Why Samhitakasha is the greenest B&B in Cape Town


Samhitakasha is built from mud and straw, like many traditional African houses, but in this case using “cob” techniques perfected in parts of the west of Britain. It was built on a brown-field site, i.e. one that had a previous house on it, in an existing suburb (the previous house was demolished in the 1970s), rather than a green-field site – virgin soil which could be used for conservation or agriculture. As such, it was the first visible ‘organic’ house in a city suburb in the country – other ‘organic’ houses have been hidden away out of town or on smallholdings. During the building process the public (including many schoolchildren) were invited to open days to learn more about cob building, and although the original house plan is now complete there are still open days held from time to time.



Mud buildings were, of course, traditionally part of both colonial and African building techniques throughout South Africa (many of the country’s oldest buildings are made of mud, and some new ones in traditional villages are still made of mud). The mix of soil materials we used cost little to dig out of the ground, in contrast to fired bricks – a major source of greenhouse gas in their production – or concrete, which is an unrecyclable mix of chemicals. The walls are healthy and completely recyclable (unwanted sections can just be chipped off, moistened and reused), and are strengthened by straw, another natural material. The walls also breathe in a way fired brick and cement walls cannot: they allow moisture to flow in and out again (so no trapped damp), and they stay naturally cooler in summer and warmer in winter than the outside temperatures, cutting down on heating and cooling costs. The walls are plastered without using cement, just natural lime is used as a waterproofing substance outside, while inside the house environmentally friendly sealants and paints have been used on walls and floors. Where tiling has been needed we have used natural slate tiles.


The foundations of the house were made using compacted gravel – i.e. natural stone. Much of the structural support for the house is wood and there are many handcrafted window and door frames. The upright forest of poles supporting the first floor and roof were alien gum trees that were being cleared off a property, to reduce water use (in line with government environmental policy). Much of the structural timber is local pine, and the joinery is made for the most part from siligna, the only South African-grown sustainable hardwood. These wood items have all been protected with organic treatments and natural sealants. Other pieces, including lintels and most of the furniture in the guest room, have been made from reclaimed wood or old railway sleepers.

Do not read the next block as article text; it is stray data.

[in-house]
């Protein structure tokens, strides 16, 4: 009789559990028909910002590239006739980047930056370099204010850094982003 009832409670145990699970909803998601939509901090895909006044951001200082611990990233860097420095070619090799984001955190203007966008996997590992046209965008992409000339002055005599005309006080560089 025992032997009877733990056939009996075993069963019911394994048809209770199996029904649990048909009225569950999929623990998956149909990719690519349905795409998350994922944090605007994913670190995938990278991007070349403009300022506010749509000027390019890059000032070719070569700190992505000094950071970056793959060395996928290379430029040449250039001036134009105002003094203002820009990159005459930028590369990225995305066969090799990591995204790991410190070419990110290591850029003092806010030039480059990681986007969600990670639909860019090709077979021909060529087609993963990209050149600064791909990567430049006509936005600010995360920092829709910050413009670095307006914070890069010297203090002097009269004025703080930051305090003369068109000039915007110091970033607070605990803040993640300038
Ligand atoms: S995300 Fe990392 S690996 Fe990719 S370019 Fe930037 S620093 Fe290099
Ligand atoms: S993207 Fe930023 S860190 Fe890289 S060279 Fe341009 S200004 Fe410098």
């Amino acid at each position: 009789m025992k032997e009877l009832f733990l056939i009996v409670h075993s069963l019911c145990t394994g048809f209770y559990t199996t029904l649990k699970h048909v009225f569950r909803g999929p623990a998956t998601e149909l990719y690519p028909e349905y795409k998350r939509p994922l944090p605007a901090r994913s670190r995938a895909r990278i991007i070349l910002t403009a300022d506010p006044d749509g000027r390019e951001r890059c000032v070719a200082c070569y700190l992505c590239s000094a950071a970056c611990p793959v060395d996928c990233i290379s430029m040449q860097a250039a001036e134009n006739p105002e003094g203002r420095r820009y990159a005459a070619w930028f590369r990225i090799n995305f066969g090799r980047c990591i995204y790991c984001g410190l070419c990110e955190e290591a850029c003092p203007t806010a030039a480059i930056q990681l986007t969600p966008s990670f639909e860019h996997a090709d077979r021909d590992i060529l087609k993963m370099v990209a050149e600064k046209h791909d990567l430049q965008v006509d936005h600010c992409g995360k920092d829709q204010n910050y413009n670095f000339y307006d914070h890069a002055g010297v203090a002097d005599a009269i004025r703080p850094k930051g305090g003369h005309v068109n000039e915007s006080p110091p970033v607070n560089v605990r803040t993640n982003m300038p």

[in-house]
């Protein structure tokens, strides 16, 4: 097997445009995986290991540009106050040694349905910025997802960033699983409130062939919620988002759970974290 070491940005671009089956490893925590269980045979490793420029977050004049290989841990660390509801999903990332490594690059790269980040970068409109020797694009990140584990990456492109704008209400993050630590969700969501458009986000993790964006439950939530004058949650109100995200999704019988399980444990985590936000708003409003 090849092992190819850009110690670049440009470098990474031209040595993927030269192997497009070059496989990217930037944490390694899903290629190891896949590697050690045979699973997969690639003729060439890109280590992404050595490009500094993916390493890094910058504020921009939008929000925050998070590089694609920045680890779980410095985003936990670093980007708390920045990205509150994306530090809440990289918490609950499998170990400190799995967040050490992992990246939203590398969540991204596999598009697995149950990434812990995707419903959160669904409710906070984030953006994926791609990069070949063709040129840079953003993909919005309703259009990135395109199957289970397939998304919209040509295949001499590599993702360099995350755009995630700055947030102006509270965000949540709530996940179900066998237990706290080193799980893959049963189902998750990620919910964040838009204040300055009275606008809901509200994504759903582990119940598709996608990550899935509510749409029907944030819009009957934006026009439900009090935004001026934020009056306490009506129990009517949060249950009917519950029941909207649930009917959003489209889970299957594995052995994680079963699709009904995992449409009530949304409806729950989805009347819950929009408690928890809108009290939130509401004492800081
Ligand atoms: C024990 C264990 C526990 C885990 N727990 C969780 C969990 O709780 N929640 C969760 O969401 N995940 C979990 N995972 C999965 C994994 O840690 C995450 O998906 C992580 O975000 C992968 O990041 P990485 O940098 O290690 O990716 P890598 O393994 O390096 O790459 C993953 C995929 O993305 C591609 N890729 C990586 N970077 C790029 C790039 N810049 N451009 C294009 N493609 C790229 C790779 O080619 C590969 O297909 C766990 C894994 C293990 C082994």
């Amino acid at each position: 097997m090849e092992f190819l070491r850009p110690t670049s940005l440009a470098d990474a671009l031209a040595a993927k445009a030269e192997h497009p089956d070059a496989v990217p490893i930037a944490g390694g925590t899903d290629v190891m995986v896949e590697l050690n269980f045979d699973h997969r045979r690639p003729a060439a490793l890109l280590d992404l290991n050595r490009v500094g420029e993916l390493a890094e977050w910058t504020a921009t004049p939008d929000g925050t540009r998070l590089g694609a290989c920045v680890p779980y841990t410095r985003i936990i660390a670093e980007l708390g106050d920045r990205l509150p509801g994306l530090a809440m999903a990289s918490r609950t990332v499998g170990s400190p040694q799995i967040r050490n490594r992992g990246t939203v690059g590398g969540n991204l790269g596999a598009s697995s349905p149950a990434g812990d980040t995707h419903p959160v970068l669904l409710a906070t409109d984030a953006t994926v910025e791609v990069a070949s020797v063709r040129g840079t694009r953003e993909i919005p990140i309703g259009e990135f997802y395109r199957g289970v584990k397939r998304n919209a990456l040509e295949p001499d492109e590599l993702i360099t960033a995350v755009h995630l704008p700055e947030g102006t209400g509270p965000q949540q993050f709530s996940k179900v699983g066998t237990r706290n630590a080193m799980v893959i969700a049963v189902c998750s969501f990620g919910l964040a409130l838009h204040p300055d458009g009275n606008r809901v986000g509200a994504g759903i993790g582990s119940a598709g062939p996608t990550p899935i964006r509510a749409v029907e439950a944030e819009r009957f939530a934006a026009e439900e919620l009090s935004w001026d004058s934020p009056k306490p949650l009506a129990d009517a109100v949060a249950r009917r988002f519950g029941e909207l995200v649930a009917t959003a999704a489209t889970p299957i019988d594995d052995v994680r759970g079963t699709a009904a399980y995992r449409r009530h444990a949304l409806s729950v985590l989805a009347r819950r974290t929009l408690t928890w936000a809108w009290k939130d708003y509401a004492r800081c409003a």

The roof, which is an unusual curving design, is made from insulating combinations of wood, recycled cardboard, clay and straw, with a final layer of torch-on bitumen as a waterproof element. The structural design is strong enough that in years to come we hope to add a ‘living roof’ of plants to act as an urban carbon sink.


Energy and water savings and green energy are also key elements of the planning, with a solar geyser and grey water system/ rainwater collection points installed. Domestic renewable power (e.g. wind pumps, solar panels) are in their infancy in South Africa but installing these also forms part of the vision for the house. However, as mentioned, the organic construction methods naturally save energy, and the many windows, especially on the sunny sides of the house, also help with passive solar heating (and make the house wonderfully light, without being overwhelming!) In addition, the electricity conduits were installed with a design that largely avoids creating large electromagnetic fields, partly by passing most of the conduits under the ground floor. The design incorporates a more esoteric understanding of energy, using elements of ‘Vastu’ Vedic architectural principles, such as an east-facing front door and a central ‘still point.’


For more on the construction history have a look at